I am saddened that you have not blogged about any of this and further explained your limitations (of it being used for "at risk" single gliders instead of just to combine multiple cages for the benefit of the owner).

I have been struck time and time again about your mentionings of being 501c3 when that status has zero to do with the care of gliders and is merely a tax status. You have made it seem like you believe that only 501c3 rescues are legitimate.

What I don't see is any consideration of how or why this is viewed as cruel and parts being unlawful (mouthwash and with holding food). In my opinion, I see a spotlight that is casting bad light in a direction that can have serious ramifications for gliders.

I don't see where you have given any consideration to the concerns of other glider owners other than to try to justify your own actions. And that's fine, it is your right.

I have concerns for the pair you have up for adoption as they could be placed at any time and you would not be there to monitor their situation and act to resolve any disputes these two gliders may develope (which I believe they will).


620-704-9109
Judge not until you have walked in their shoes and lived their lives. What you see online is only part of the story.

I could have missed the pain
But I'd of had to miss the dance


The soul would have no rainbow if the eyes had no tears.
Re: Wet introductions, reposted [Re: ] #1053731
01/11/11 08:37 PM
01/11/11 08:37 PM
Joined: Aug 2007
Posts: 340
Van Alstyne, Texas
Lucky_Glider Offline
Glider Lover
Lucky_Glider  Offline
Glider Lover

Joined: Aug 2007
Posts: 340
Van Alstyne, Texas
Originally Posted By: lovely1inred
Originally Posted By: Lucky_Glider

4. Are you willing to alter the method if a vet objects? Or at least hide it from public so new people don't kill or harm gliders attempting to use the method?

Yes, so long as the vet is a glider expert and understands glider behavior.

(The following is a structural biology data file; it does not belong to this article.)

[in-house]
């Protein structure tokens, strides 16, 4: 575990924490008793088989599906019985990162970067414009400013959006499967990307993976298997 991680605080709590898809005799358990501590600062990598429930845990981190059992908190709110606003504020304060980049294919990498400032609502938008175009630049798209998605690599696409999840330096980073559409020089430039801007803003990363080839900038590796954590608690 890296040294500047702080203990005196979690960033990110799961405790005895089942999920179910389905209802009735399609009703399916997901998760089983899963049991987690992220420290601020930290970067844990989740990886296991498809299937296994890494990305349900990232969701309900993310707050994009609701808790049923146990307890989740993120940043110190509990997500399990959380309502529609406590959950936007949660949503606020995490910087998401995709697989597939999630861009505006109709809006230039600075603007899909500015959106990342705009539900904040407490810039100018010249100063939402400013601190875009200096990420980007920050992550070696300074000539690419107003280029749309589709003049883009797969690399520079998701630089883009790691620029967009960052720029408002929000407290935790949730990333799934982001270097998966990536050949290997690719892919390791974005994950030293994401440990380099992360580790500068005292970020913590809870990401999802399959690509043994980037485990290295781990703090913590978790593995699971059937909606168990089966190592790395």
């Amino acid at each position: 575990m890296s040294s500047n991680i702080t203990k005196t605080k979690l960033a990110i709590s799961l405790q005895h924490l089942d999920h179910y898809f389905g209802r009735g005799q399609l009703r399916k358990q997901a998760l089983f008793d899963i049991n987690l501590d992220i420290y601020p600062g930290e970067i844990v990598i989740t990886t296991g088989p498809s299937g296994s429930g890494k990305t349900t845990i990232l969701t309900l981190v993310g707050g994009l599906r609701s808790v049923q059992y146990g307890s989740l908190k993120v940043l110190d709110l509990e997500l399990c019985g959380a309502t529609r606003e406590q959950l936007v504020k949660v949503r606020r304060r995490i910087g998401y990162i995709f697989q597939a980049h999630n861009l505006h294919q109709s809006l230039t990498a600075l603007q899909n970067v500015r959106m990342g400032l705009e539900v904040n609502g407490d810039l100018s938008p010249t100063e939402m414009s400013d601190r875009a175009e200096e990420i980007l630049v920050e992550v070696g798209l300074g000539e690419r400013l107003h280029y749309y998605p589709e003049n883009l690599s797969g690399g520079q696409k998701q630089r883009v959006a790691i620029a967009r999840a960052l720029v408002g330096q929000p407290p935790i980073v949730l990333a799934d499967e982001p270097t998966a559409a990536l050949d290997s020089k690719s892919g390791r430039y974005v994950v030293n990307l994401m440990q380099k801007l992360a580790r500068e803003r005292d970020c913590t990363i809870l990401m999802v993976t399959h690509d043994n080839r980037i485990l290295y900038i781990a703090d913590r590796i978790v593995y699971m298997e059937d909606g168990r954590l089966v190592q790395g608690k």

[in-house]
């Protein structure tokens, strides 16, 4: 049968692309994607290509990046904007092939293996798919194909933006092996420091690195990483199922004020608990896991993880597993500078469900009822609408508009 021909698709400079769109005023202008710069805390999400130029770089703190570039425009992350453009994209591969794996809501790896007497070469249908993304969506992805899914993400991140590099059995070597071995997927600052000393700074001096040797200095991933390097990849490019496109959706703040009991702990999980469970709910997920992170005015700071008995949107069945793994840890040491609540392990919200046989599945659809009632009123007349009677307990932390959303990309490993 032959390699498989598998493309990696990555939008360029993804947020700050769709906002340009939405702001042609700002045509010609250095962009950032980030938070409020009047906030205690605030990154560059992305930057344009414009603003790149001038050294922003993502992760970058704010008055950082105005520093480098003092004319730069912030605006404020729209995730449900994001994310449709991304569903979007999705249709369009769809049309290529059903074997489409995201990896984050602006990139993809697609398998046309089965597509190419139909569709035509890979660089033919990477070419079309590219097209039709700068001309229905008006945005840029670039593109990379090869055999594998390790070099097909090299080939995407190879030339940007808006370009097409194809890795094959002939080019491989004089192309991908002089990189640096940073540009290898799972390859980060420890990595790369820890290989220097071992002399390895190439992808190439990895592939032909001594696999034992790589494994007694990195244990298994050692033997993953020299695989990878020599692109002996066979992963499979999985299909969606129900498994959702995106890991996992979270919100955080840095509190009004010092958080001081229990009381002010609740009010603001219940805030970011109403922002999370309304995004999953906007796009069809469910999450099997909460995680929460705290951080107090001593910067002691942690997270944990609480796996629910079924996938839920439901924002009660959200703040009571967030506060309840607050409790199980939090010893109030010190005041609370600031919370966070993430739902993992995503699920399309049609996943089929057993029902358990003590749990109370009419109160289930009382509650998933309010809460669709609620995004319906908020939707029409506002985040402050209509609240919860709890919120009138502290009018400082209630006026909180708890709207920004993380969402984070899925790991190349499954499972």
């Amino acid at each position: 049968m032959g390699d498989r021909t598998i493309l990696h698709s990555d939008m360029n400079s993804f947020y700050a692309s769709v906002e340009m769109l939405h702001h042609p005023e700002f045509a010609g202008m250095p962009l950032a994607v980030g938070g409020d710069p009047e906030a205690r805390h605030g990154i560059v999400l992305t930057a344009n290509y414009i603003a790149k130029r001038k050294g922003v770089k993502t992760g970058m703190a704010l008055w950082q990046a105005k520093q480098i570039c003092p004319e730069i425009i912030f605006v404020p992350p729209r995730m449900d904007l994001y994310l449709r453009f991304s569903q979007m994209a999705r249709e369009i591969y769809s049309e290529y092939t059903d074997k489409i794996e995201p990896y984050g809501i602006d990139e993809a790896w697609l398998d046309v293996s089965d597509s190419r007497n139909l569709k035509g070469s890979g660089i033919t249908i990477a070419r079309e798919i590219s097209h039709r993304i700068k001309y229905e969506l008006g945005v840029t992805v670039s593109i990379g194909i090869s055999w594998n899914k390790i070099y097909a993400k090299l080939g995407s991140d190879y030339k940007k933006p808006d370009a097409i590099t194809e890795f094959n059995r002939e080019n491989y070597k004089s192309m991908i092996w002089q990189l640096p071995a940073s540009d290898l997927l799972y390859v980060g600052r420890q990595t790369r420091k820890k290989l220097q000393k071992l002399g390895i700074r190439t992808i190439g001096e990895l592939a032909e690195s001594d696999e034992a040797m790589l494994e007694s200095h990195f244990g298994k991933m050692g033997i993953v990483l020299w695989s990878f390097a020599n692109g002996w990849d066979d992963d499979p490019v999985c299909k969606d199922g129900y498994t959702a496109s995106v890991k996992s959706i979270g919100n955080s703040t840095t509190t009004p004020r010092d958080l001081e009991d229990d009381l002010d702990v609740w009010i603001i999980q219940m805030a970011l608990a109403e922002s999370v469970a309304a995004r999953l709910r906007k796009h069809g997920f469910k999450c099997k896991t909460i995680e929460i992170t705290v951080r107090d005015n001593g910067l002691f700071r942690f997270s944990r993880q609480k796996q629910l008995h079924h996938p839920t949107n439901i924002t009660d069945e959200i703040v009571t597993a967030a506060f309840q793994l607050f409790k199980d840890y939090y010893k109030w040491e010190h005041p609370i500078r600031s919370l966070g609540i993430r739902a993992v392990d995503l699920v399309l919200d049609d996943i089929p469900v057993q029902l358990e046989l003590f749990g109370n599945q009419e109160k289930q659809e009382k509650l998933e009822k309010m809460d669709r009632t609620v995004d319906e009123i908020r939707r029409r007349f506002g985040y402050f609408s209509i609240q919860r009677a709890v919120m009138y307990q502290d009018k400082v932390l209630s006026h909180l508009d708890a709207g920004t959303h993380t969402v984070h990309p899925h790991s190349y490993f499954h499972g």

Dr. Tristan is clearly a glider vet that understands their behavior. Are you altering the method?


Jessica if you look just above your post you will see a fairly detailed account of what I intend to do. I not intend to solicit the input of vets who have already had their well poisoned by people who have not represented our circumstances. Now if everyone runs out and "campaigns" with well known glider vets ahead of me talking to them you have all stacked the deck against me. I shan't engage in such high school antics.

And if you read further you will see that I have already consented to alter the method regarding the mouthwash. And if you read further back you will also note that I did not use a shower hose on them but got them wet in my hands with a slow trickle of warm water.

So let's get straight the "method" I used:

1. Held gliders in hand, trickled warm water on them and worked the water into their fur to make them wet. dabbed non-alcohol mouthwash with a cotton swab on cloaca.

2. Put them in small hospital cage for about an hour in a 75 degree heated room.

3. Introduced a pouch with fleeces in it where they went to dry off and groom each other.

4. With three sides of the cage draped, put light on the other side to encourage them to stay in pouch. (they did).

5. Outfitted and cleaned big cage with toys, pouches, wheel, box, etc.

6. Put gliders in big cage in morning. Fed them in morning and again at regular time at night.


The two resulting pairs from our two tries at this are so far doing very well. One has stopped ripping out her fur and the screamer/circler is acting normal.

So no, there was no hose or shower spray, no cold. No gliders experiencing hypothermia shivering in the corner with icicles forming on their noses. They may have been disoriented and uncomfortable for a few hours but in my view, we probably saved a few gliders from a life of misery and depression and for Dizzy SMing - having exhausted more time-honored methods that we have been teaching and publishing for years.

So let's get it straight what we did do, what we did not do, what our motivation was and what the initial outcome has been. That's what I would have told Dr. Tristan had I got to him before an outraged appalled constituent did. I'd rather start fresh with a vet who's well does not get poisoned first. As you can imagine I am loath to say who they will be at this point.


Lucky_Glider
Lucky Glider Rescue & Sanctuary
ed@LuckyGlider.org
~~~~~~~~~~~~~~~~~~~~~